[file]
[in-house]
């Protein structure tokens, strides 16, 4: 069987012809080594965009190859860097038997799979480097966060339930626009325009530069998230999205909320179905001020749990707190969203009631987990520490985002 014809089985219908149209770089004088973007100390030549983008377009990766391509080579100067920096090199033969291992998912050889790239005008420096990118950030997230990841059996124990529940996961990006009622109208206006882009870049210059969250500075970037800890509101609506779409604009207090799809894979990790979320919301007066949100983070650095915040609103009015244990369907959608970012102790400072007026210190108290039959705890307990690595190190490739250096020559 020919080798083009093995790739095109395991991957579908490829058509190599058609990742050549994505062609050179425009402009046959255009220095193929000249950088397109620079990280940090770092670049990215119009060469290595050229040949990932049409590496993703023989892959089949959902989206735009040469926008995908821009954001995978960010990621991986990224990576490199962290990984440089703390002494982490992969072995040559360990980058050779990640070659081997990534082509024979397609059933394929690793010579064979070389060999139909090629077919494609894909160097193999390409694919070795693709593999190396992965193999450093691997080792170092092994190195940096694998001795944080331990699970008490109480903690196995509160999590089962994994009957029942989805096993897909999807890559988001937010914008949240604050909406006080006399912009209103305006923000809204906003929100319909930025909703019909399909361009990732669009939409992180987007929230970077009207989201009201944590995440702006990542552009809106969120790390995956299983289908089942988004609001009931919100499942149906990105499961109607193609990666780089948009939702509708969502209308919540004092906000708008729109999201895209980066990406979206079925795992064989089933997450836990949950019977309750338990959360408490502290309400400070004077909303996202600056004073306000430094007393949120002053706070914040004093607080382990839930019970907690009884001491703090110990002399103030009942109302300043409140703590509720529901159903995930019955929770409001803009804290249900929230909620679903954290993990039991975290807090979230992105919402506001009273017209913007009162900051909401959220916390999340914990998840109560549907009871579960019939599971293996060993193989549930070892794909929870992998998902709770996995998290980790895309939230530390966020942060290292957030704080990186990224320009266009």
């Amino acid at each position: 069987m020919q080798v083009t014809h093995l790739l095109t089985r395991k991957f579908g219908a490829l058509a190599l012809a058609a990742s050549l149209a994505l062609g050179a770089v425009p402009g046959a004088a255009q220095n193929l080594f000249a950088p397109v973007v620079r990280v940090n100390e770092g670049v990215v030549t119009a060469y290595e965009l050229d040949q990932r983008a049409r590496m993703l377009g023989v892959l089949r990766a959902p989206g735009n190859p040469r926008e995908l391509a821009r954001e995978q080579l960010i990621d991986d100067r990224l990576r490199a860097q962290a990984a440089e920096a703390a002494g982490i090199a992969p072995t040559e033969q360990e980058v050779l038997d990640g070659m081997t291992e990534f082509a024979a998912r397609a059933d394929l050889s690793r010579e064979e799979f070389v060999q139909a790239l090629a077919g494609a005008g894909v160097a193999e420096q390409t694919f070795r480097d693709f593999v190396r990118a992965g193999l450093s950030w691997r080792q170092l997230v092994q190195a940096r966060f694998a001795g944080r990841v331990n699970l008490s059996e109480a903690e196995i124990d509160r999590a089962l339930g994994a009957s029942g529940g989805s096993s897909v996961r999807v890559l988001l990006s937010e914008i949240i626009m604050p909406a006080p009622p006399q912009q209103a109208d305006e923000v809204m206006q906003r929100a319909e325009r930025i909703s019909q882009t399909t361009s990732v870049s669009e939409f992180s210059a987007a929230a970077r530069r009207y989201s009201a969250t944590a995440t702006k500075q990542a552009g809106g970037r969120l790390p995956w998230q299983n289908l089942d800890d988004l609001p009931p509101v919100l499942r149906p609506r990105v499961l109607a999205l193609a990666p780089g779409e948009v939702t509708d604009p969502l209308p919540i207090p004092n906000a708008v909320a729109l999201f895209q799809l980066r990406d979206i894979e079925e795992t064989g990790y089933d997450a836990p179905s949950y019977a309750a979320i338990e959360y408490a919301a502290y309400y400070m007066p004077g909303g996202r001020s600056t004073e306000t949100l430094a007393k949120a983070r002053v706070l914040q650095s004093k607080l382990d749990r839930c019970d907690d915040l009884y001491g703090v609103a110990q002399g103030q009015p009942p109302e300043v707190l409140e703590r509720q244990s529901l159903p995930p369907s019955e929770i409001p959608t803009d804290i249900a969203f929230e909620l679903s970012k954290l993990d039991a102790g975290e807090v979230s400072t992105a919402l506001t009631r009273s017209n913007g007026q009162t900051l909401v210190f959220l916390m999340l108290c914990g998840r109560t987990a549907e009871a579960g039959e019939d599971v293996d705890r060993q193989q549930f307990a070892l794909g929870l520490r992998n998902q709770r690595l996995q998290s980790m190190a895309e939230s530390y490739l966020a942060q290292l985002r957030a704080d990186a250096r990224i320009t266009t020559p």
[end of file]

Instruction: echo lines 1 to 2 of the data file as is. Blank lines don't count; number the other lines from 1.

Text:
[in-house]
């Protein structure tokens, strides 16, 4: 069987012809080594965009190859860097038997799979480097966060339930626009325009530069998230999205909320179905001020749990707190969203009631987990520490985002 014809089985219908149209770089004088973007100390030549983008377009990766391509080579100067920096090199033969291992998912050889790239005008420096990118950030997230990841059996124990529940996961990006009622109208206006882009870049210059969250500075970037800890509101609506779409604009207090799809894979990790979320919301007066949100983070650095915040609103009015244990369907959608970012102790400072007026210190108290039959705890307990690595190190490739250096020559 020919080798083009093995790739095109395991991957579908490829058509190599058609990742050549994505062609050179425009402009046959255009220095193929000249950088397109620079990280940090770092670049990215119009060469290595050229040949990932049409590496993703023989892959089949959902989206735009040469926008995908821009954001995978960010990621991986990224990576490199962290990984440089703390002494982490992969072995040559360990980058050779990640070659081997990534082509024979397609059933394929690793010579064979070389060999139909090629077919494609894909160097193999390409694919070795693709593999190396992965193999450093691997080792170092092994190195940096694998001795944080331990699970008490109480903690196995509160999590089962994994009957029942989805096993897909999807890559988001937010914008949240604050909406006080006399912009209103305006923000809204906003929100319909930025909703019909399909361009990732669009939409992180987007929230970077009207989201009201944590995440702006990542552009809106969120790390995956299983289908089942988004609001009931919100499942149906990105499961109607193609990666780089948009939702509708969502209308919540004092906000708008729109999201895209980066990406979206079925795992064989089933997450836990949950019977309750338990959360408490502290309400400070004077909303996202600056004073306000430094007393949120002053706070914040004093607080382990839930019970907690009884001491703090110990002399103030009942109302300043409140703590509720529901159903995930019955929770409001803009804290249900929230909620679903954290993990039991975290807090979230992105919402506001009273017209913007009162900051909401959220916390999340914990998840109560549907009871579960019939599971293996060993193989549930070892794909929870992998998902709770996995998290980790895309939230530390966020942060290292957030704080990186990224320009266009």